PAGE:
Are you going to have to pass on some shots using a 7mm-08 vs. using a larger cartridge? Absolutely, but knowing which shots you can take and knowing when to pass is also part of being a mature hunter. However, just because you're using a larger cartridge doesn't mean you can take any shot presented as well.
Super post. let me add one thing. I have never ever in my entire life seen a shot I had to take! Never have been charged by a dangerous animal!
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Old August 6, 2020, 06:06 PM   #67
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Originally Posted by Tallest View Post
If I may make a minor counter point...

Since we seem to be talking about shooters at large rather than individual examples, I think it's important to note that those who practice tend to do better than those who don't, and those who practice a lot tend to do better than those who practice a little...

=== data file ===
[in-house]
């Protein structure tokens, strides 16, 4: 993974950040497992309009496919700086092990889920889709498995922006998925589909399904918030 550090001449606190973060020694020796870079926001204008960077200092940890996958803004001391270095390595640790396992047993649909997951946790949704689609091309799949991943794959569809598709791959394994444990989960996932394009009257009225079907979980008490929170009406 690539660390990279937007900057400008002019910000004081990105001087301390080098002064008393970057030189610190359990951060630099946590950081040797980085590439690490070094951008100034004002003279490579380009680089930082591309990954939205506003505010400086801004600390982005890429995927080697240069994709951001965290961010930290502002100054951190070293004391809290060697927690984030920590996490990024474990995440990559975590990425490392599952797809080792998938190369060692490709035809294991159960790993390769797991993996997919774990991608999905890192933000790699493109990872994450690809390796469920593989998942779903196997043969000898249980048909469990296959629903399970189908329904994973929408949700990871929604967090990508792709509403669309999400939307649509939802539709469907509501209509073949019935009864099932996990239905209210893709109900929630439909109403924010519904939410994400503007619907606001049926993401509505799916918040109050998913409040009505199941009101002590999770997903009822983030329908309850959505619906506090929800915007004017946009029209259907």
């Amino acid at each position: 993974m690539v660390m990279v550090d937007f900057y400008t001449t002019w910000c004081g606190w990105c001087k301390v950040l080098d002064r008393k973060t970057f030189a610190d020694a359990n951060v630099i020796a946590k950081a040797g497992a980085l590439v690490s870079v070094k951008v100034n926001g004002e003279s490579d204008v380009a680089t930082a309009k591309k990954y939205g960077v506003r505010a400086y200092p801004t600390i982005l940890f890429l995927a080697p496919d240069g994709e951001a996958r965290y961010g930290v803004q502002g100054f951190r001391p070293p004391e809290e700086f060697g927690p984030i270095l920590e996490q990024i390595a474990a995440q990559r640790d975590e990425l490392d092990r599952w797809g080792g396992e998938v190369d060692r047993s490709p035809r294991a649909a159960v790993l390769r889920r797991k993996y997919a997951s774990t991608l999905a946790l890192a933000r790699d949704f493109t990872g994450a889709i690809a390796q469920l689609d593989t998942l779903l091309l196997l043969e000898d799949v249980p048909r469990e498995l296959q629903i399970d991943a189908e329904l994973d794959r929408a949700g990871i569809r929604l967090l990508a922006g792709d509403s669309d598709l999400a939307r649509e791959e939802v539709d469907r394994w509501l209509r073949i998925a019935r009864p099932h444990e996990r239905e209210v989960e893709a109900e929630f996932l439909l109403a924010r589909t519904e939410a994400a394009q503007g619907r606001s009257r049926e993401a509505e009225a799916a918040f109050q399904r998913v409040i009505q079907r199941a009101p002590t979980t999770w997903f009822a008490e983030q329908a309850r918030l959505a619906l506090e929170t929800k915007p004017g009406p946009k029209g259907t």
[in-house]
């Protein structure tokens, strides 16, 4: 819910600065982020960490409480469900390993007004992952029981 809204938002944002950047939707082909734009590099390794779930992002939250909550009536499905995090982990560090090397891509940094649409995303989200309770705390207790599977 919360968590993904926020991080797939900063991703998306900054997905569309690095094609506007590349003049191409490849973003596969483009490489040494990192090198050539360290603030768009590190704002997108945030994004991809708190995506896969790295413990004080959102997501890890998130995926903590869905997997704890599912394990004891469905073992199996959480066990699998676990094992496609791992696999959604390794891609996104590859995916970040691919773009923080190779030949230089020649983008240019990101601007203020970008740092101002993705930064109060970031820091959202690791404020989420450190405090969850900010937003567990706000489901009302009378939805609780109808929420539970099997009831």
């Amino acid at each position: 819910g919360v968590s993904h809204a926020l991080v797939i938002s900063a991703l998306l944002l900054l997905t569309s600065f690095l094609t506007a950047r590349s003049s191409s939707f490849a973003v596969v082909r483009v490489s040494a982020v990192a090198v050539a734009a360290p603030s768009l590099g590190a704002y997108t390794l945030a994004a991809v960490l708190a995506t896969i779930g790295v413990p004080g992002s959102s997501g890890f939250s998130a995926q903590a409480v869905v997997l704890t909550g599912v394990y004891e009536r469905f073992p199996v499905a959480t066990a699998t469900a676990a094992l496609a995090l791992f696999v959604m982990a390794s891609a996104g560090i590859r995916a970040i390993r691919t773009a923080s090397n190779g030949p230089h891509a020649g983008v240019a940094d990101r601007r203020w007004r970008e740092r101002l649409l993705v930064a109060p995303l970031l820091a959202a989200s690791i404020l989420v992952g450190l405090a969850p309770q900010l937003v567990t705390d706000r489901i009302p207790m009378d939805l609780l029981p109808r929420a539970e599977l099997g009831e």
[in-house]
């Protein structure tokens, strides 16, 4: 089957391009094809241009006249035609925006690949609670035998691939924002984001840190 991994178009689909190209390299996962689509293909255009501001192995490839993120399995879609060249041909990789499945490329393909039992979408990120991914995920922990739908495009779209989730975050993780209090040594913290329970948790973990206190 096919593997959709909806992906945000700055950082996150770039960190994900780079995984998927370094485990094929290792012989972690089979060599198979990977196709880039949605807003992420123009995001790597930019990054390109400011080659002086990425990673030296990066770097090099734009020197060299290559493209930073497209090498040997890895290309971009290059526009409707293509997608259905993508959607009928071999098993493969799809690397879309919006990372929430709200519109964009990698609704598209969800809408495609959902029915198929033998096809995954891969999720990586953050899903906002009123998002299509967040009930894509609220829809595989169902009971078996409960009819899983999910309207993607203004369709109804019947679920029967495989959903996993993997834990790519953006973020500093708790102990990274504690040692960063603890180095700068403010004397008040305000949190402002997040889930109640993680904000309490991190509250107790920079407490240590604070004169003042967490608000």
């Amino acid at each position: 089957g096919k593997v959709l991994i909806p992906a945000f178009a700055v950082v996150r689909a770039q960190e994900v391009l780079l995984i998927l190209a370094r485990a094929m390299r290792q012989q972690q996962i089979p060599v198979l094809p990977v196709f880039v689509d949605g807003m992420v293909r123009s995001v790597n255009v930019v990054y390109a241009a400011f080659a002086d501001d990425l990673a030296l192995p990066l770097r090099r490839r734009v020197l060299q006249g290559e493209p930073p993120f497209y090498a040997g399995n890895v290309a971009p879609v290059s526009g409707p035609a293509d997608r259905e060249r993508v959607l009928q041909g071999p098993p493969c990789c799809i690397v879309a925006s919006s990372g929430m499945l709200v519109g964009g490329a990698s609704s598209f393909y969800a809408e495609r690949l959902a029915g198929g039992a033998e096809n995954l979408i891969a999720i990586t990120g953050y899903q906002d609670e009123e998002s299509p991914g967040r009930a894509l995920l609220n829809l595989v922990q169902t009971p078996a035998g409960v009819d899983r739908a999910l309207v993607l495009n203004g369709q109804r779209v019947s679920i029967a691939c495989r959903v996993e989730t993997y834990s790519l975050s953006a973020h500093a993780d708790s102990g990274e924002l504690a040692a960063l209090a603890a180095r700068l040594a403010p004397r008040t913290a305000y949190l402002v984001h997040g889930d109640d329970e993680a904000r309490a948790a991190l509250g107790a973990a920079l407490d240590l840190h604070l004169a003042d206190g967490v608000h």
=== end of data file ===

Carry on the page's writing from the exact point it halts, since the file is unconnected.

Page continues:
I live in Virginia where the whitetail deer are the vast majority of our "large game." In most counties, shooting a deer 200 lbs or more is a big deal. So my 7-08 is more than sufficient. It is also the lightest shooting cartridge I've ever hunted with. It's extremely comfortable to shoot, so I've also practiced with it drastically more than I ever practiced with the 30-06, the 300 Win mag, or the 7mm mag.